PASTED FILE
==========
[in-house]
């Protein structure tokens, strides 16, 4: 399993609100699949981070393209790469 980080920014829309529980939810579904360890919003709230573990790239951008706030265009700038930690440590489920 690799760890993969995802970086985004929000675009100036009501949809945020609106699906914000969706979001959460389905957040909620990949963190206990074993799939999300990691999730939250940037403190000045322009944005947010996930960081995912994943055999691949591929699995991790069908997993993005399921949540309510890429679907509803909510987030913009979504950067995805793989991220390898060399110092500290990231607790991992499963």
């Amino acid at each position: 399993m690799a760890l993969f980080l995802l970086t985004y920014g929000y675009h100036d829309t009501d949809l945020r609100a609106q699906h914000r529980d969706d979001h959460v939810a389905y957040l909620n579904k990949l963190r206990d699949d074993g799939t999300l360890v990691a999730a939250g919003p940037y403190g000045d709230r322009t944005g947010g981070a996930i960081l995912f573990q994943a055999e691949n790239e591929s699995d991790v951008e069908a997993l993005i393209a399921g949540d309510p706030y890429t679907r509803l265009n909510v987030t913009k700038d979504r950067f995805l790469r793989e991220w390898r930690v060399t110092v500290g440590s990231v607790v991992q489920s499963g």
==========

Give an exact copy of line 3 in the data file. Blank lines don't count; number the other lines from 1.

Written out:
């Amino acid at each position: 399993m690799a760890l993969f980080l995802l970086t985004y920014g929000y675009h100036d829309t009501d949809l945020r609100a609106q699906h914000r529980d969706d979001h959460v939810a389905y957040l909620n579904k990949l963190r206990d699949d074993g799939t999300l360890v990691a999730a939250g919003p940037y403190g000045d709230r322009t944005g947010g981070a996930i960081l995912f573990q994943a055999e691949n790239e591929s699995d991790v951008e069908a997993l993005i393209a399921g949540d309510p706030y890429t679907r509803l265009n909510v987030t913009k700038d979504r950067f995805l790469r793989e991220w390898r930690v060399t110092v500290g440590s990231v607790v991992q489920s499963g």